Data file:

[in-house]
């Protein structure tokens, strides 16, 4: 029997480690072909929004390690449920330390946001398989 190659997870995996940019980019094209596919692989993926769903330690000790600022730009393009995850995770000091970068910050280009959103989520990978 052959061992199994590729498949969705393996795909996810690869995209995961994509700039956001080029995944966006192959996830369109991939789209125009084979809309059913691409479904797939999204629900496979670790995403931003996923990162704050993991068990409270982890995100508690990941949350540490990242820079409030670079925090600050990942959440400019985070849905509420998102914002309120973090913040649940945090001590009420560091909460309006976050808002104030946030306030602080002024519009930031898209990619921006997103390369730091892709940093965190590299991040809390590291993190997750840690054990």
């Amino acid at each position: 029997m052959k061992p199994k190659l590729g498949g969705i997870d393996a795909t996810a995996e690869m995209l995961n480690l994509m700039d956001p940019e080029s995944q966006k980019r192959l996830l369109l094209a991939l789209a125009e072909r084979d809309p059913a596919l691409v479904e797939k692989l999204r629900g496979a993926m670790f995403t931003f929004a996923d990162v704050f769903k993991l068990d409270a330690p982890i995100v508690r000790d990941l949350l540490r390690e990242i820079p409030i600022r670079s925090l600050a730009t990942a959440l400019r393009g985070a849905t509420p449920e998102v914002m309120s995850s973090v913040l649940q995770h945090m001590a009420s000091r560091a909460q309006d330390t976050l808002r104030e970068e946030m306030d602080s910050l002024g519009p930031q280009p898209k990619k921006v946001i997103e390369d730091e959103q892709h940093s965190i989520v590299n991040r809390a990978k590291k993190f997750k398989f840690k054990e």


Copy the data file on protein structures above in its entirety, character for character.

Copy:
[in-house]
């Protein structure tokens, strides 16, 4: 029997480690072909929004390690449920330390946001398989 190659997870995996940019980019094209596919692989993926769903330690000790600022730009393009995850995770000091970068910050280009959103989520990978 052959061992199994590729498949969705393996795909996810690869995209995961994509700039956001080029995944966006192959996830369109991939789209125009084979809309059913691409479904797939999204629900496979670790995403931003996923990162704050993991068990409270982890995100508690990941949350540490990242820079409030670079925090600050990942959440400019985070849905509420998102914002309120973090913040649940945090001590009420560091909460309006976050808002104030946030306030602080002024519009930031898209990619921006997103390369730091892709940093965190590299991040809390590291993190997750840690054990």
């Amino acid at each position: 029997m052959k061992p199994k190659l590729g498949g969705i997870d393996a795909t996810a995996e690869m995209l995961n480690l994509m700039d956001p940019e080029s995944q966006k980019r192959l996830l369109l094209a991939l789209a125009e072909r084979d809309p059913a596919l691409v479904e797939k692989l999204r629900g496979a993926m670790f995403t931003f929004a996923d990162v704050f769903k993991l068990d409270a330690p982890i995100v508690r000790d990941l949350l540490r390690e990242i820079p409030i600022r670079s925090l600050a730009t990942a959440l400019r393009g985070a849905t509420p449920e998102v914002m309120s995850s973090v913040l649940q995770h945090m001590a009420s000091r560091a909460q309006d330390t976050l808002r104030e970068e946030m306030d602080s910050l002024g519009p930031q280009p898209k990619k921006v946001i997103e390369d730091e959103q892709h940093s965190i989520v590299n991040r809390a990978k590291k993190f997750k398989f840690k054990e």